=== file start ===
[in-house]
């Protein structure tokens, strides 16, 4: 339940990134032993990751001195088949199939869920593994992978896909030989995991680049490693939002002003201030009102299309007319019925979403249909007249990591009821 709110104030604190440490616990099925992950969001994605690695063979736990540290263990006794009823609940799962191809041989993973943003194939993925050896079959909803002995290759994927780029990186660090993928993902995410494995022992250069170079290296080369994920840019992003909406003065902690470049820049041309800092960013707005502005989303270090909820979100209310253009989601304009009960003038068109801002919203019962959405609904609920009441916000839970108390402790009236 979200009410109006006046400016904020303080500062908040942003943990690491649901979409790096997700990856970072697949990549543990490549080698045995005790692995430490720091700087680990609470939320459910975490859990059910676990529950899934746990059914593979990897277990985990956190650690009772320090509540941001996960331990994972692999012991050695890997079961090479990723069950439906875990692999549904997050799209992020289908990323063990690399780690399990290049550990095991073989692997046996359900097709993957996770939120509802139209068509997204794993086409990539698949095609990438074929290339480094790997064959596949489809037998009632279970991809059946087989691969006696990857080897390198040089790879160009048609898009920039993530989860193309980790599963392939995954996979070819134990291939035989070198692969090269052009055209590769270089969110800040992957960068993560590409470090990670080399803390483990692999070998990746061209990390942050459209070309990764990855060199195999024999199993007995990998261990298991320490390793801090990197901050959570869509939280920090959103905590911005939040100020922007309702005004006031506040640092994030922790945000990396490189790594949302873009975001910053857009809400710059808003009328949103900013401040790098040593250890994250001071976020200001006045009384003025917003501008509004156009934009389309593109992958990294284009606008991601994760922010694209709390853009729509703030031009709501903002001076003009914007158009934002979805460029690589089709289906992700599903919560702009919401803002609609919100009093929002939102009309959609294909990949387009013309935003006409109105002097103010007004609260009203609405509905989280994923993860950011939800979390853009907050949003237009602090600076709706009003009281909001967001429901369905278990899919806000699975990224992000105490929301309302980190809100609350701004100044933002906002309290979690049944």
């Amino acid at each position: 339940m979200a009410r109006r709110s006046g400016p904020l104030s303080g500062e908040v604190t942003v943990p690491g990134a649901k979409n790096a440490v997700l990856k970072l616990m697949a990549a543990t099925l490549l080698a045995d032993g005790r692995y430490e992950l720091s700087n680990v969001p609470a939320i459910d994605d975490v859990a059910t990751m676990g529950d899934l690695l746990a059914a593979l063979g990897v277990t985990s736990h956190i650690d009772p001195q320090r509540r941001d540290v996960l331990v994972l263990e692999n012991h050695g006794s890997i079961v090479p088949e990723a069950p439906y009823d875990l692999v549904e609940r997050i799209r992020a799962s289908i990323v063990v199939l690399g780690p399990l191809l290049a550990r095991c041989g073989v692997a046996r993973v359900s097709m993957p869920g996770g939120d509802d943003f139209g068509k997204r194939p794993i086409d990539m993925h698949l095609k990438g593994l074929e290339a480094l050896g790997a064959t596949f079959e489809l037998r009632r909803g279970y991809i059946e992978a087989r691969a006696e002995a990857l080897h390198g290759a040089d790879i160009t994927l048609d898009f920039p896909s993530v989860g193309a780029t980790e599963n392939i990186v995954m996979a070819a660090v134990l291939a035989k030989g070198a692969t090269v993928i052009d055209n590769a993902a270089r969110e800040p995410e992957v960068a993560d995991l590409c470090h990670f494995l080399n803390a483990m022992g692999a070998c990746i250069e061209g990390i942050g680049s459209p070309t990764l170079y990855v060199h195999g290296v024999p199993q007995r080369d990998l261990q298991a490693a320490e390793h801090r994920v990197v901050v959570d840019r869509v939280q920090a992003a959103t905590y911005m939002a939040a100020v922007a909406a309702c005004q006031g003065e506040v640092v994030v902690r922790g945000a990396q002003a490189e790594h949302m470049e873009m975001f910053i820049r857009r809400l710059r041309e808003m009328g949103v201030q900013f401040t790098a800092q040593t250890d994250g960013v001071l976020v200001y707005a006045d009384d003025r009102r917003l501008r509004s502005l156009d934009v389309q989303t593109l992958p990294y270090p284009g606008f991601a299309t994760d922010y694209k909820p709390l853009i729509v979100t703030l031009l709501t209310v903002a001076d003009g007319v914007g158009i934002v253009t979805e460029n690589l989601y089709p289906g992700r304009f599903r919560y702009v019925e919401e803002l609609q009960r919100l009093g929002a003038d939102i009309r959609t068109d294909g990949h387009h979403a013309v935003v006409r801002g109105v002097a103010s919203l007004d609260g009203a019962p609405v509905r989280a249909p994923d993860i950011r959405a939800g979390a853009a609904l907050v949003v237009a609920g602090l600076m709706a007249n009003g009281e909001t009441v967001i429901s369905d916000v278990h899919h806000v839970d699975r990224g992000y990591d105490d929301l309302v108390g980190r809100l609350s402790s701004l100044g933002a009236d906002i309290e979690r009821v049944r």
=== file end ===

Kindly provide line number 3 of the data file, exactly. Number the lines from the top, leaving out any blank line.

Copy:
């Amino acid at each position: 339940m979200a009410r109006r709110s006046g400016p904020l104030s303080g500062e908040v604190t942003v943990p690491g990134a649901k979409n790096a440490v997700l990856k970072l616990m697949a990549a543990t099925l490549l080698a045995d032993g005790r692995y430490e992950l720091s700087n680990v969001p609470a939320i459910d994605d975490v859990a059910t990751m676990g529950d899934l690695l746990a059914a593979l063979g990897v277990t985990s736990h956190i650690d009772p001195q320090r509540r941001d540290v996960l331990v994972l263990e692999n012991h050695g006794s890997i079961v090479p088949e990723a069950p439906y009823d875990l692999v549904e609940r997050i799209r992020a799962s289908i990323v063990v199939l690399g780690p399990l191809l290049a550990r095991c041989g073989v692997a046996r993973v359900s097709m993957p869920g996770g939120d509802d943003f139209g068509k997204r194939p794993i086409d990539m993925h698949l095609k990438g593994l074929e290339a480094l050896g790997a064959t596949f079959e489809l037998r009632r909803g279970y991809i059946e992978a087989r691969a006696e002995a990857l080897h390198g290759a040089d790879i160009t994927l048609d898009f920039p896909s993530v989860g193309a780029t980790e599963n392939i990186v995954m996979a070819a660090v134990l291939a035989k030989g070198a692969t090269v993928i052009d055209n590769a993902a270089r969110e800040p995410e992957v960068a993560d995991l590409c470090h990670f494995l080399n803390a483990m022992g692999a070998c990746i250069e061209g990390i942050g680049s459209p070309t990764l170079y990855v060199h195999g290296v024999p199993q007995r080369d990998l261990q298991a490693a320490e390793h801090r994920v990197v901050v959570d840019r869509v939280q920090a992003a959103t905590y911005m939002a939040a100020v922007a909406a309702c005004q006031g003065e506040v640092v994030v902690r922790g945000a990396q002003a490189e790594h949302m470049e873009m975001f910053i820049r857009r809400l710059r041309e808003m009328g949103v201030q900013f401040t790098a800092q040593t250890d994250g960013v001071l976020v200001y707005a006045d009384d003025r009102r917003l501008r509004s502005l156009d934009v389309q989303t593109l992958p990294y270090p284009g606008f991601a299309t994760d922010y694209k909820p709390l853009i729509v979100t703030l031009l709501t209310v903002a001076d003009g007319v914007g158009i934002v253009t979805e460029n690589l989601y089709p289906g992700r304009f599903r919560y702009v019925e919401e803002l609609q009960r919100l009093g929002a003038d939102i009309r959609t068109d294909g990949h387009h979403a013309v935003v006409r801002g109105v002097a103010s919203l007004d609260g009203a019962p609405v509905r989280a249909p994923d993860i950011r959405a939800g979390a853009a609904l907050v949003v237009a609920g602090l600076m709706a007249n009003g009281e909001t009441v967001i429901s369905d916000v278990h899919h806000v839970d699975r990224g992000y990591d105490d929301l309302v108390g980190r809100l609350s402790s701004l100044g933002a009236d906002i309290e979690r009821v049944r």